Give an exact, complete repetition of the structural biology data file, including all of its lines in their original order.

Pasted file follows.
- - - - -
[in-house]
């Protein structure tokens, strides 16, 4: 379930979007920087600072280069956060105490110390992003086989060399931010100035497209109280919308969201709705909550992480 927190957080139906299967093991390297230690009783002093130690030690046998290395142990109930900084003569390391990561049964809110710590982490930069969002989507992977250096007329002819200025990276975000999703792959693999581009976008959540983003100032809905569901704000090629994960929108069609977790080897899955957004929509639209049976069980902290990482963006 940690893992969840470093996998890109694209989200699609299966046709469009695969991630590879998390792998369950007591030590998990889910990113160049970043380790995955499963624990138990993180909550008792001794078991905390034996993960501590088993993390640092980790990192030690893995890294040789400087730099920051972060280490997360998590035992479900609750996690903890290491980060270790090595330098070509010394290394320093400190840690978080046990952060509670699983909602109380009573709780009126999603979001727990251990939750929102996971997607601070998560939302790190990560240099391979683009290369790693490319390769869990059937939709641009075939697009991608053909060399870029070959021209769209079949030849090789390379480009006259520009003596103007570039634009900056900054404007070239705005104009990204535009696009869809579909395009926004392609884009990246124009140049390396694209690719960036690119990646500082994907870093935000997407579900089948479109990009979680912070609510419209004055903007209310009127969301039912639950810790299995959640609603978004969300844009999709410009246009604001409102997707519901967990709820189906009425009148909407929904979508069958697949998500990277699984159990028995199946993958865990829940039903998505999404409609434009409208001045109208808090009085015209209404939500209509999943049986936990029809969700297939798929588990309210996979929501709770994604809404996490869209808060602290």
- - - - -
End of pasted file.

[in-house]
């Protein structure tokens, strides 16, 4: 379930979007920087600072280069956060105490110390992003086989060399931010100035497209109280919308969201709705909550992480 927190957080139906299967093991390297230690009783002093130690030690046998290395142990109930900084003569390391990561049964809110710590982490930069969002989507992977250096007329002819200025990276975000999703792959693999581009976008959540983003100032809905569901704000090629994960929108069609977790080897899955957004929509639209049976069980902290990482963006 940690893992969840470093996998890109694209989200699609299966046709469009695969991630590879998390792998369950007591030590998990889910990113160049970043380790995955499963624990138990993180909550008792001794078991905390034996993960501590088993993390640092980790990192030690893995890294040789400087730099920051972060280490997360998590035992479900609750996690903890290491980060270790090595330098070509010394290394320093400190840690978080046990952060509670699983909602109380009573709780009126999603979001727990251990939750929102996971997607601070998560939302790190990560240099391979683009290369790693490319390769869990059937939709641009075939697009991608053909060399870029070959021209769209079949030849090789390379480009006259520009003596103007570039634009900056900054404007070239705005104009990204535009696009869809579909395009926004392609884009990246124009140049390396694209690719960036690119990646500082994907870093935000997407579900089948479109990009979680912070609510419209004055903007209310009127969301039912639950810790299995959640609603978004969300844009999709410009246009604001409102997707519901967990709820189906009425009148909407929904979508069958697949998500990277699984159990028995199946993958865990829940039903998505999404409609434009409208001045109208808090009085015209209404939500209509999943049986936990029809969700297939798929588990309210996979929501709770994604809404996490869209808060602290």